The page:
18. AGG says:

    KidDynamite,
    That’s what Hutchinson says and I agree. Go to the Prudent Bear and click on it. The full article even shows how canny CDS traders can (and did) shit can a financial stock. These guys are good at demolition of equity. Rat poison for em’, I say.

  19. AGG says:

    Folks, this is the money part of what Hutchinson proposes. It castrates the thieving. It would work.

    CDS’s other advantages, of demonstrating credit spreads over a public marketplace, allowing the hedging of baskets of similar credits, providing an instrument for hedge fund “investment” and making huge returns for the major dealers, would be lost. However, CDS’s destabilizing effect on global financial markets would also be lost, and the cost to taxpayers of rescues for those major institutions which had either got the CDS market wrong or were victims of CDS “bear raids” would be eliminated

  20. CNBC Sucks says:

    Not sure how we wound up talking about Social Security, but I’ll be your Huckleberry. It’s easy to fix: Tax the rich more, tax the rich more, tax the rich more. Implement The Great CNBC Sucks Registered Republican Max Tax Plan. As a registered Republican, I think that black Democrat Obama’s tax increase plan is embarrassingly wimpy; in contrast, I would create new tax brackets on the high end, jack up the marginal rates on the highest brackets up to the 70-80% levels or maybe even the Eisenhower-level 90%, then slap a Donald Trump-style asset tax on their ass. I would even call it a “French-style asset tax” just for scorn. I would also install a death tax that will be less pleasant than death itself. The government coffers will be flowing, no more national debt, and a nice Social Security retirement for everyone, including the illegal aliens my fellow Republicans brought into this country for cheap labor. No muss, no fuss.

    Of course, unfortunately, such a scenario is politically unrealistic. It’s not that the rich don’t want to pay – you have people like Warren Buffett and Bill Gates and the Rockefellers who have been clamoring for years to be taxed more because they fear the end of meritocratic America. Rather, there are too many poor and middle-class Republicans and Libertarians who would defend the rich out of pure nonsensical demagoguery and the mythology of rugged American individualism with which they have been brainwashed. The rich never have to worry as long as poor and middle-class people continue to identify with Republican and Libertarian ideologies that destroy the poor and middle class.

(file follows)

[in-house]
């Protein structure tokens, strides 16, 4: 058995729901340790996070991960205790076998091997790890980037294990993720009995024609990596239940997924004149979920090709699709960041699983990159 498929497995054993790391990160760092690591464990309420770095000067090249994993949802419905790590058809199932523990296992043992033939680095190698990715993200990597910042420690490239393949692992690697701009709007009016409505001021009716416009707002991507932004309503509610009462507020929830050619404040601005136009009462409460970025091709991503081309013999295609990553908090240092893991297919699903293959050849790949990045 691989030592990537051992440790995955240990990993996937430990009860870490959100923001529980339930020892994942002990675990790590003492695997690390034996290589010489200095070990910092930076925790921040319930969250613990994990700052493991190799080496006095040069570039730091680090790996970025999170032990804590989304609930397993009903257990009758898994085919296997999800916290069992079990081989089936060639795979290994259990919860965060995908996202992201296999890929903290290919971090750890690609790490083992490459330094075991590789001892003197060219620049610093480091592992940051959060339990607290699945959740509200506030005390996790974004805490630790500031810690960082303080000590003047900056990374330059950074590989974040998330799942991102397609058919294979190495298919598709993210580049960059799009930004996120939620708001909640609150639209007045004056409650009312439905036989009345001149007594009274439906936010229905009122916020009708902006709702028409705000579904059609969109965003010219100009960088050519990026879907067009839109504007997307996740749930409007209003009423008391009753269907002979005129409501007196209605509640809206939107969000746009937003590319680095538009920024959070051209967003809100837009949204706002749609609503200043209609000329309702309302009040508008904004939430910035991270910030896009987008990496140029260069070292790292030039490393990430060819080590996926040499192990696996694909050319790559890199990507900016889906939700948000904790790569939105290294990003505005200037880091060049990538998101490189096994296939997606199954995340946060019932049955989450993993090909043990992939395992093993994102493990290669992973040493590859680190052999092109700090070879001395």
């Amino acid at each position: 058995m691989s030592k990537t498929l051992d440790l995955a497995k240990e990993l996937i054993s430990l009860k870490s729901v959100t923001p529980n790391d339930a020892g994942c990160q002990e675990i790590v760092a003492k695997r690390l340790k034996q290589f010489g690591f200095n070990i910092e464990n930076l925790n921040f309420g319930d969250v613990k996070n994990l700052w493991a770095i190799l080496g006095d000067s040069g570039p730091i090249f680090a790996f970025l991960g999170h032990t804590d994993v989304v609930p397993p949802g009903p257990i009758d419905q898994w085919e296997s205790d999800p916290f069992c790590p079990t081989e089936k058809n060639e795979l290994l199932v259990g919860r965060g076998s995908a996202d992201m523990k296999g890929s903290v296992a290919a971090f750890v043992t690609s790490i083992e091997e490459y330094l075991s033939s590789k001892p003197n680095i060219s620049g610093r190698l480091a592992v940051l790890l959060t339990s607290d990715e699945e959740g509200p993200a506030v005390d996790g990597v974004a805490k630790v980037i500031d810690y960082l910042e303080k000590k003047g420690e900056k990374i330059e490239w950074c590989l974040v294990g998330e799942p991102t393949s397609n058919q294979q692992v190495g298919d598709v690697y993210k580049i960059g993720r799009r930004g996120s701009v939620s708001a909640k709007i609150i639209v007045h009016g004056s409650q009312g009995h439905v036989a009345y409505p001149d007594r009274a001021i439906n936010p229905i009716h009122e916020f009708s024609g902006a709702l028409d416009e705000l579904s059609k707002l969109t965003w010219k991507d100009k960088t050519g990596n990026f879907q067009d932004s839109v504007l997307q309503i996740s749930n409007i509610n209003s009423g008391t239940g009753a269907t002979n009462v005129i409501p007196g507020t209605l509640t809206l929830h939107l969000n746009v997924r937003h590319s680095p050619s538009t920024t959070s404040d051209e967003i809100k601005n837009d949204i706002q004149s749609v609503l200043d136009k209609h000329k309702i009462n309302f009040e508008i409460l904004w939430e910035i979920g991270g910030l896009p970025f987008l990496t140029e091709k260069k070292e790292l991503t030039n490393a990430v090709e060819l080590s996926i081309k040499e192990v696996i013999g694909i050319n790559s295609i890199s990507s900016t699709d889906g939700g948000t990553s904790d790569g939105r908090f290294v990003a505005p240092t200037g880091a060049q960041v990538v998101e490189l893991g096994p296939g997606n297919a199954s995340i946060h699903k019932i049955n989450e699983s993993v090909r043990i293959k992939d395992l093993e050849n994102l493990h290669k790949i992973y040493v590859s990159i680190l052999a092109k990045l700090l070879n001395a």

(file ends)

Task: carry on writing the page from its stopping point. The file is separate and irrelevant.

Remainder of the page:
21. Steve Barry says:

    “You’re Welcome America” – Sir A.G.

    Funny paradox…CNBC guests always recommend value stocks that are increasing their dividends…and when GE slashes their’s, CNBC says it should help the stock, becaus the company is saving money. So if a company justs ups its dividend, then cuts it, then ups it over and over, the stock should rocket.

  22. Marcus Aurelius says:

    As for Social Security, the oft maligned Al Gore warned us that there was no “lock box” where our money was being kept. He was laughed at, at the time. Not so funny, now.

  23. Marcus Aurelius says:

    Mark E Hoffer Says:
    March 2nd, 2009 at 10:03 pm

    Maybe we need to remember that the Constitution enumerated, not proscribed, the Powers the Federal Government was supposed to have..
    ______

    I think you have that backwards. By my reading, the Constitution (at least the Bill of Rights) – in forming s Republic – set proscriptions on the powers of the Federal Government. For instance, the First Amendment proscribes the Government from restricting free speech:

    “Congress shall make no law respecting an establishment of religion, or prohibiting the free exercise thereof; or abridging the freedom of speech, or of the press; or the right of the people peaceably to assemble, and to petition the Government for a redress of grievances.”

    Other Amendments are similarly proscriptive. If not, the tyranny of pure Democracy would rule the minority.

  24. OkieLawyer says:

    @CNBC Sucks: Amen, brother.